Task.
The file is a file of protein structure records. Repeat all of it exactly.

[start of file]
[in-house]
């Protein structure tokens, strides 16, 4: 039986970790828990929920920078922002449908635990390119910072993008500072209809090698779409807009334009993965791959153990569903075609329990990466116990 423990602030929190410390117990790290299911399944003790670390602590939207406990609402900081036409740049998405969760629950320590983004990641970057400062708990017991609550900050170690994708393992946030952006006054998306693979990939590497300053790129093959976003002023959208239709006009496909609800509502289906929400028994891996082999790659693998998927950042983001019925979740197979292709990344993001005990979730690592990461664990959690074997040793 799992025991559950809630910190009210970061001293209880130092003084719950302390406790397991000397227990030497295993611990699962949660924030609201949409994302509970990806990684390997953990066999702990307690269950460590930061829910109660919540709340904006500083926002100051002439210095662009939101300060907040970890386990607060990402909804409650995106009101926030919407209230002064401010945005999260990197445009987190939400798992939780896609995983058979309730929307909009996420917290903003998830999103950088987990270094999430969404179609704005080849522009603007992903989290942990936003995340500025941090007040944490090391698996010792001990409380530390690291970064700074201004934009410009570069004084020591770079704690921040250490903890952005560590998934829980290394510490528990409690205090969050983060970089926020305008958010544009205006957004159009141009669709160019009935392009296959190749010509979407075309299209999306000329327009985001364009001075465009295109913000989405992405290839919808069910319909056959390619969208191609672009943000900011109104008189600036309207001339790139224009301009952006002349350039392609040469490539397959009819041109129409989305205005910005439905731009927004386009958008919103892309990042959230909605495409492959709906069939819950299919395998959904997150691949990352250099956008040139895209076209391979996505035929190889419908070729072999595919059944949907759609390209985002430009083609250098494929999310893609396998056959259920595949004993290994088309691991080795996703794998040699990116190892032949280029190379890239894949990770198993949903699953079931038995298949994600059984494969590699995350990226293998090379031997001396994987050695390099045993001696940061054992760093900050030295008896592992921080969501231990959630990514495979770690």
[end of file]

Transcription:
[in-house]
């Protein structure tokens, strides 16, 4: 039986970790828990929920920078922002449908635990390119910072993008500072209809090698779409807009334009993965791959153990569903075609329990990466116990 423990602030929190410390117990790290299911399944003790670390602590939207406990609402900081036409740049998405969760629950320590983004990641970057400062708990017991609550900050170690994708393992946030952006006054998306693979990939590497300053790129093959976003002023959208239709006009496909609800509502289906929400028994891996082999790659693998998927950042983001019925979740197979292709990344993001005990979730690592990461664990959690074997040793 799992025991559950809630910190009210970061001293209880130092003084719950302390406790397991000397227990030497295993611990699962949660924030609201949409994302509970990806990684390997953990066999702990307690269950460590930061829910109660919540709340904006500083926002100051002439210095662009939101300060907040970890386990607060990402909804409650995106009101926030919407209230002064401010945005999260990197445009987190939400798992939780896609995983058979309730929307909009996420917290903003998830999103950088987990270094999430969404179609704005080849522009603007992903989290942990936003995340500025941090007040944490090391698996010792001990409380530390690291970064700074201004934009410009570069004084020591770079704690921040250490903890952005560590998934829980290394510490528990409690205090969050983060970089926020305008958010544009205006957004159009141009669709160019009935392009296959190749010509979407075309299209999306000329327009985001364009001075465009295109913000989405992405290839919808069910319909056959390619969208191609672009943000900011109104008189600036309207001339790139224009301009952006002349350039392609040469490539397959009819041109129409989305205005910005439905731009927004386009958008919103892309990042959230909605495409492959709906069939819950299919395998959904997150691949990352250099956008040139895209076209391979996505035929190889419908070729072999595919059944949907759609390209985002430009083609250098494929999310893609396998056959259920595949004993290994088309691991080795996703794998040699990116190892032949280029190379890239894949990770198993949903699953079931038995298949994600059984494969590699995350990226293998090379031997001396994987050695390099045993001696940061054992760093900050030295008896592992921080969501231990959630990514495979770690």